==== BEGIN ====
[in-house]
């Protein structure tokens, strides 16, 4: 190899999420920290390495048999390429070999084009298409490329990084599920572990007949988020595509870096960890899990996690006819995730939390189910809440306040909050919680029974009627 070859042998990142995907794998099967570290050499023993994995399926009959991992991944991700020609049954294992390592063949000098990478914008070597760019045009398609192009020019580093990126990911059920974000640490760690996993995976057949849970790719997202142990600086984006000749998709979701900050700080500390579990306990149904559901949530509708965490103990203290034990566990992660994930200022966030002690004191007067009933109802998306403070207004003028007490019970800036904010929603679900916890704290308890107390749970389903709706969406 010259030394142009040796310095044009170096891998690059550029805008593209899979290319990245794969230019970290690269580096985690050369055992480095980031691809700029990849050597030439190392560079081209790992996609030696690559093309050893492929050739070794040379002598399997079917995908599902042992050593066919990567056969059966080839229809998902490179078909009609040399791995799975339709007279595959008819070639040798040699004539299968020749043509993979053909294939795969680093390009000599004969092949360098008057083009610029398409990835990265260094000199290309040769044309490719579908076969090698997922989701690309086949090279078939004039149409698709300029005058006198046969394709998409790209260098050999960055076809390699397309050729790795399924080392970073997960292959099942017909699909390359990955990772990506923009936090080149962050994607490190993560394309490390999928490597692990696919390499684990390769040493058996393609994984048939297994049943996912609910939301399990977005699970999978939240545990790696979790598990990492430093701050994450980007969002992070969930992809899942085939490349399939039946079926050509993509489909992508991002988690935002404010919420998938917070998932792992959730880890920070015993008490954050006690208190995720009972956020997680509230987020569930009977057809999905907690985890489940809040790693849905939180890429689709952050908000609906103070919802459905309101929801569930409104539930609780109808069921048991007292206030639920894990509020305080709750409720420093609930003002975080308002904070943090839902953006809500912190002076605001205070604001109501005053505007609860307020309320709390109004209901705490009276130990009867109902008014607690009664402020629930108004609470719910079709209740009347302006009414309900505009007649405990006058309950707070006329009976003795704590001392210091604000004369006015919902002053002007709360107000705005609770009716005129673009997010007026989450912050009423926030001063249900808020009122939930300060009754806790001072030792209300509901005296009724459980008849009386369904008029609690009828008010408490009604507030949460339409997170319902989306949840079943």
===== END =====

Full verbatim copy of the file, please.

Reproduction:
[in-house]
């Protein structure tokens, strides 16, 4: 190899999420920290390495048999390429070999084009298409490329990084599920572990007949988020595509870096960890899990996690006819995730939390189910809440306040909050919680029974009627 070859042998990142995907794998099967570290050499023993994995399926009959991992991944991700020609049954294992390592063949000098990478914008070597760019045009398609192009020019580093990126990911059920974000640490760690996993995976057949849970790719997202142990600086984006000749998709979701900050700080500390579990306990149904559901949530509708965490103990203290034990566990992660994930200022966030002690004191007067009933109802998306403070207004003028007490019970800036904010929603679900916890704290308890107390749970389903709706969406 010259030394142009040796310095044009170096891998690059550029805008593209899979290319990245794969230019970290690269580096985690050369055992480095980031691809700029990849050597030439190392560079081209790992996609030696690559093309050893492929050739070794040379002598399997079917995908599902042992050593066919990567056969059966080839229809998902490179078909009609040399791995799975339709007279595959008819070639040798040699004539299968020749043509993979053909294939795969680093390009000599004969092949360098008057083009610029398409990835990265260094000199290309040769044309490719579908076969090698997922989701690309086949090279078939004039149409698709300029005058006198046969394709998409790209260098050999960055076809390699397309050729790795399924080392970073997960292959099942017909699909390359990955990772990506923009936090080149962050994607490190993560394309490390999928490597692990696919390499684990390769040493058996393609994984048939297994049943996912609910939301399990977005699970999978939240545990790696979790598990990492430093701050994450980007969002992070969930992809899942085939490349399939039946079926050509993509489909992508991002988690935002404010919420998938917070998932792992959730880890920070015993008490954050006690208190995720009972956020997680509230987020569930009977057809999905907690985890489940809040790693849905939180890429689709952050908000609906103070919802459905309101929801569930409104539930609780109808069921048991007292206030639920894990509020305080709750409720420093609930003002975080308002904070943090839902953006809500912190002076605001205070604001109501005053505007609860307020309320709390109004209901705490009276130990009867109902008014607690009664402020629930108004609470719910079709209740009347302006009414309900505009007649405990006058309950707070006329009976003795704590001392210091604000004369006015919902002053002007709360107000705005609770009716005129673009997010007026989450912050009423926030001063249900808020009122939930300060009754806790001072030792209300509901005296009724459980008849009386369904008029609690009828008010408490009604507030949460339409997170319902989306949840079943």